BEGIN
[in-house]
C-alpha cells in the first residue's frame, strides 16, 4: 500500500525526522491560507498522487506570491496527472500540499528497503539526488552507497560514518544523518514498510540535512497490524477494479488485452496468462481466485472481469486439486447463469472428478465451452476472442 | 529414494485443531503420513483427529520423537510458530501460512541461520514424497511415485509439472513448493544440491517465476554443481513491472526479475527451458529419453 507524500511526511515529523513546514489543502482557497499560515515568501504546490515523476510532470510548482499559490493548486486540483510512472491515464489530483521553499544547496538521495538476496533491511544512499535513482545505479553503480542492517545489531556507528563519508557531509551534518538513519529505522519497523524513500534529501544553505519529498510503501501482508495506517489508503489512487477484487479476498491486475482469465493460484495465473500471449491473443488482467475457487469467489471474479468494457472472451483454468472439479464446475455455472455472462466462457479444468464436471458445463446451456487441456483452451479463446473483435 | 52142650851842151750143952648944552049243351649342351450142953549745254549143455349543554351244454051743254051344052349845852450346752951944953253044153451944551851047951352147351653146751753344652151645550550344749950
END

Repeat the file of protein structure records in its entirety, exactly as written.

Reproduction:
[in-house]
C-alpha cells in the first residue's frame, strides 16, 4: 500500500525526522491560507498522487506570491496527472500540499528497503539526488552507497560514518544523518514498510540535512497490524477494479488485452496468462481466485472481469486439486447463469472428478465451452476472442 | 529414494485443531503420513483427529520423537510458530501460512541461520514424497511415485509439472513448493544440491517465476554443481513491472526479475527451458529419453 507524500511526511515529523513546514489543502482557497499560515515568501504546490515523476510532470510548482499559490493548486486540483510512472491515464489530483521553499544547496538521495538476496533491511544512499535513482545505479553503480542492517545489531556507528563519508557531509551534518538513519529505522519497523524513500534529501544553505519529498510503501501482508495506517489508503489512487477484487479476498491486475482469465493460484495465473500471449491473443488482467475457487469467489471474479468494457472472451483454468472439479464446475455455472455472462466462457479444468464436471458445463446451456487441456483452451479463446473483435 | 52142650851842151750143952648944552049243351649342351450142953549745254549143455349543554351244454051743254051344052349845852450346752951944953253044153451944551851047951352147351653146751753344652151645550550344749950